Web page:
RE: “American-Indian, Indian-American”
Beautiful! The author and others raising children in a culture other than their own might want to consider the idea of “third culture kids.” We are Americans and we raised our children in China (one was adopted). Our kids become their own third culture. It’s a blend of cultures and it’s beautiful. It has caused some struggles here and there, but I feel it has made them amazing people with a great world view. Your children are blessed to have this upbringing!
Roxie • via Facebook
While in the waiting process of adopting from Korea, my mother thought I was going a little overboard in obtaining Asian dolls and Korean culture items for our new daughters. After all, she reasoned, they will be raised here as Americans. I told her that I wanted our daughters to have the same pride in being Korean that I’ve always had in my Dutch heritage. While it is wonderful that the mom in the article shares her Indian culture with her adopted children, I do hope she won’t ignore their racial heritage as caucasians and Native Americans. Her family changed when she adopted the twins, because its racial makeup is now made up of all of their identities.
Sandy • via Facebook
This was beautifully written, and a really poignant article for all of us transracial adoptive families.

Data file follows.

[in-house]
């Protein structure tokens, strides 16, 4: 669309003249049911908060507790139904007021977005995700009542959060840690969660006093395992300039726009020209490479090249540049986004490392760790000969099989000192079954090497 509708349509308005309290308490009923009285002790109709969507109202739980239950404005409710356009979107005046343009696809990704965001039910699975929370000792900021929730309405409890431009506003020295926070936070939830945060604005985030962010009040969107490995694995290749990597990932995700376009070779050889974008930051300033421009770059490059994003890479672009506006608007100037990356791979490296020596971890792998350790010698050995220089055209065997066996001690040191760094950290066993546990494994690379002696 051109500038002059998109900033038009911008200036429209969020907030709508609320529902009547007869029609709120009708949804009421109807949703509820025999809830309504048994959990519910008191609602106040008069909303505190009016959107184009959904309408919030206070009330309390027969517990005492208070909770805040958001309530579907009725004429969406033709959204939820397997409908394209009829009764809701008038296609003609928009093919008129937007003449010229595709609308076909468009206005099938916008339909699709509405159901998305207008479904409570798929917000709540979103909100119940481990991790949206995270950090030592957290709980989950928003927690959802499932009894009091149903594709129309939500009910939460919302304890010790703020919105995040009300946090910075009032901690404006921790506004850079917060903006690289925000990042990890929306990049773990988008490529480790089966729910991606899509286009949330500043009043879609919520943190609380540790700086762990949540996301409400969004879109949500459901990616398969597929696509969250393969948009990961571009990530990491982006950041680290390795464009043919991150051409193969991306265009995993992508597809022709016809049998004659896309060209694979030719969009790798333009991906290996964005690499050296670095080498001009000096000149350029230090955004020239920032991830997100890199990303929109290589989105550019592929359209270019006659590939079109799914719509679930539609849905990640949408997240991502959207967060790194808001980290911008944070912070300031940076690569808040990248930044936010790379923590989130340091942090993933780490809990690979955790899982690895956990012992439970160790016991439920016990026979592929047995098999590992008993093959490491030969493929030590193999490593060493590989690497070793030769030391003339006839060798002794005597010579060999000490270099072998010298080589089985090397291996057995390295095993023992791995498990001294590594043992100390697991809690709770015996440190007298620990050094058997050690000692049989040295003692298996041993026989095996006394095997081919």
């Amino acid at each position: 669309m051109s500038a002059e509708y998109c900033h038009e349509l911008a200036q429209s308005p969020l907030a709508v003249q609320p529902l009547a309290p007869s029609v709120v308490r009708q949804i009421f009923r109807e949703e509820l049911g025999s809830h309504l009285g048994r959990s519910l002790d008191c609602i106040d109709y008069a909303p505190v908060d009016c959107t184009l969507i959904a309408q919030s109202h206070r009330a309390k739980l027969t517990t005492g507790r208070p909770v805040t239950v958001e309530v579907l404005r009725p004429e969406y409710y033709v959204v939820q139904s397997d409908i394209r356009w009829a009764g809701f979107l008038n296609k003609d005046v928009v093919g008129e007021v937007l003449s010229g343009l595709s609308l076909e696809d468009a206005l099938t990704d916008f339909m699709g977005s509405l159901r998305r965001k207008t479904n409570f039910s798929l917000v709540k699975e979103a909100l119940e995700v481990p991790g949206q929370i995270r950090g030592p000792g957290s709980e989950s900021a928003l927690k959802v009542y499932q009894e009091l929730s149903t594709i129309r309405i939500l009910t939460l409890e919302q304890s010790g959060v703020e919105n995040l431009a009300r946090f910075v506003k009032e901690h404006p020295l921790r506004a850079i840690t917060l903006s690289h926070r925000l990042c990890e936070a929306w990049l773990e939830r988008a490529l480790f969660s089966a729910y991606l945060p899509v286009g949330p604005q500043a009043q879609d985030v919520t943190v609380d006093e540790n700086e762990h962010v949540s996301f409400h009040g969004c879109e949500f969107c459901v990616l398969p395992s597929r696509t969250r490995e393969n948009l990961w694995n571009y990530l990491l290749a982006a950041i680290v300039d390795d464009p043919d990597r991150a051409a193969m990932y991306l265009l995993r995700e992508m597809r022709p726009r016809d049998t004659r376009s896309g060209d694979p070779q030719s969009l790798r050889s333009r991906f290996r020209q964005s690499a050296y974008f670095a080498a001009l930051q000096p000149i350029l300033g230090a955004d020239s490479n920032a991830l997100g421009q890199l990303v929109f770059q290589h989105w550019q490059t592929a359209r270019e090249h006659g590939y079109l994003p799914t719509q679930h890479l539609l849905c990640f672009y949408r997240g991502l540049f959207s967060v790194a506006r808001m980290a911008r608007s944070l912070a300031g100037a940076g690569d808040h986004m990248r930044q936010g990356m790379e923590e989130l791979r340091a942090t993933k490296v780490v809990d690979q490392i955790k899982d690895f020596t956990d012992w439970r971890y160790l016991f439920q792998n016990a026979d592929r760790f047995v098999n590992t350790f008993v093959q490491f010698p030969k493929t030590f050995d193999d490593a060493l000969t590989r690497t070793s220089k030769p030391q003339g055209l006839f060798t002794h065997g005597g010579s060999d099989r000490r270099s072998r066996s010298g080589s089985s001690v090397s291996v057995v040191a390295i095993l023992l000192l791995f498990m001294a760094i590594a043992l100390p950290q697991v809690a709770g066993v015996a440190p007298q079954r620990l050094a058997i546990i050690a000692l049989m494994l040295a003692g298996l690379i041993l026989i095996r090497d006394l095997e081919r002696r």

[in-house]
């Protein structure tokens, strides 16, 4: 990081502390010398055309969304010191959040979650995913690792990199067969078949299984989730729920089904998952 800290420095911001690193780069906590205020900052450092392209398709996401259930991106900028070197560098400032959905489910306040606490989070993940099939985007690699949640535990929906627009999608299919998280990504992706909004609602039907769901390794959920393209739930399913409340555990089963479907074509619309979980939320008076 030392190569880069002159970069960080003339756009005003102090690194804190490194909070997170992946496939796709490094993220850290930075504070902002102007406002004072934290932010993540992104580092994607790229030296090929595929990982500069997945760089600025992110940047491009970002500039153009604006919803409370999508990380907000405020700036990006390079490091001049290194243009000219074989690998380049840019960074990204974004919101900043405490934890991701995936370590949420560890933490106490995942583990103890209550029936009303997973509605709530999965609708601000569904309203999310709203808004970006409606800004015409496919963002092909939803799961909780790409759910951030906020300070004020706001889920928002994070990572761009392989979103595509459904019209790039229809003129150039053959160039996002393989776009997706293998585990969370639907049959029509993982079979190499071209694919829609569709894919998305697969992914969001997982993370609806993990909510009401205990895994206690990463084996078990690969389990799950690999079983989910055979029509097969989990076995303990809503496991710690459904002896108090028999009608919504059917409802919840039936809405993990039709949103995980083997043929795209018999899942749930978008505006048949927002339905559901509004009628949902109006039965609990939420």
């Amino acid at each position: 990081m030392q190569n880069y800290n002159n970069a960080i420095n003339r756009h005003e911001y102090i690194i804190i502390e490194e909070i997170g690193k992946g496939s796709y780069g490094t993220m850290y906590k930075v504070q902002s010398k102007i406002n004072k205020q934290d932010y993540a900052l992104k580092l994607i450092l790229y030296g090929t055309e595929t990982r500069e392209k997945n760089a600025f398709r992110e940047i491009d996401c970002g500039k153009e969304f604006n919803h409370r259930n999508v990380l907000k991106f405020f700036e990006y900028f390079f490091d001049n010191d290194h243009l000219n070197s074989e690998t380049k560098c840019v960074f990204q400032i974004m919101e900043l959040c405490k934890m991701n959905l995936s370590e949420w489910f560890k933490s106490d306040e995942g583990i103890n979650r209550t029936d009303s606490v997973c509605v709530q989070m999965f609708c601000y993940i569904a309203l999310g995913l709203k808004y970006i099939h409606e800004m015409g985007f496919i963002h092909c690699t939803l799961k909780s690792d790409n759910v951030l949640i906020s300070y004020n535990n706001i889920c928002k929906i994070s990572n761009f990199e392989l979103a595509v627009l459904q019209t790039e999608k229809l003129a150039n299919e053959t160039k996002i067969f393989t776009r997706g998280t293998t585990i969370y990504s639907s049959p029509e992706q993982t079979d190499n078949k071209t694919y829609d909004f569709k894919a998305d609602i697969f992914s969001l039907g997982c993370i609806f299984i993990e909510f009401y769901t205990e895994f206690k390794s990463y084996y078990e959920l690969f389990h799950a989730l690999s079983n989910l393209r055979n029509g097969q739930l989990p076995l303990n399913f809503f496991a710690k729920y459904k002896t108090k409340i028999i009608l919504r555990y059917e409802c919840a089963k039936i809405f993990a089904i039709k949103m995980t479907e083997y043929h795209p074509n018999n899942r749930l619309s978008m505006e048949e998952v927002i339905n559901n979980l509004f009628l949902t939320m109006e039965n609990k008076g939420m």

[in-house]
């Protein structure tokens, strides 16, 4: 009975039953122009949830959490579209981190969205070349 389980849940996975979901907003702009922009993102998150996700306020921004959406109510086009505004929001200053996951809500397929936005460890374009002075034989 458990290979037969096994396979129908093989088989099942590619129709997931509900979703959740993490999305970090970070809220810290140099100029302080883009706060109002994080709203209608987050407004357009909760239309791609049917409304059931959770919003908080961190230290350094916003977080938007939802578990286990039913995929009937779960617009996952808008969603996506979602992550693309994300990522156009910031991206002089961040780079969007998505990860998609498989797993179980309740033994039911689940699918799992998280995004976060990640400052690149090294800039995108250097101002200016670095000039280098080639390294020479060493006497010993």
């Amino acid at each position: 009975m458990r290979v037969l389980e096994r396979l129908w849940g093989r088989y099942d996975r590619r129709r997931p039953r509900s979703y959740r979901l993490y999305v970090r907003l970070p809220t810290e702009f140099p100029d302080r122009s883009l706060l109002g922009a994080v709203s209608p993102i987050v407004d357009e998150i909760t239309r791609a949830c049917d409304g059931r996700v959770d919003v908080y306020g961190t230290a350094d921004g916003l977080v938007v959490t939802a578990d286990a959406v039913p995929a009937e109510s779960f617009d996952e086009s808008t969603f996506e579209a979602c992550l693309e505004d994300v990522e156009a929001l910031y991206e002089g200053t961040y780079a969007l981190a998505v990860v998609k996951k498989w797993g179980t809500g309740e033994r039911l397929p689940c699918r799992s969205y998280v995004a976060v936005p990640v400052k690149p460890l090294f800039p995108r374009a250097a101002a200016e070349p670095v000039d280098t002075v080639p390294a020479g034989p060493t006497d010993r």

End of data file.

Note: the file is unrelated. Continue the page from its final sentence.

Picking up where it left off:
Jennifer • via Facebook
RE: “More Love Is More Love”
When people ask me about our open adoption experience, I always say (and truly believe), “A child can never have too many people who love him.” I’m grateful for the twists and turns of our family—birth, step, biological, adoptive. We are all family!
Debra • via Facebook
I have a very different experience with my adoption of three siblings from foster care. My children’s birth mom has mental illness and is angry all the time, their grandmother has a drug addiction, and their birth dad disappeared. It is very open, but so lonely….
Lola • via Facebook
RE: Gifts for New Parents Through Adoption
One of the most thoughtful gifts we received when we adopted was a homemade pasta dinner. The gift-givers knew we were too focused on the baby and not on ourselves. I have since done the same for my loved ones.
Laura • via Facebook
I love to give The Family Book, by Todd Parr.
Julie • via Facebook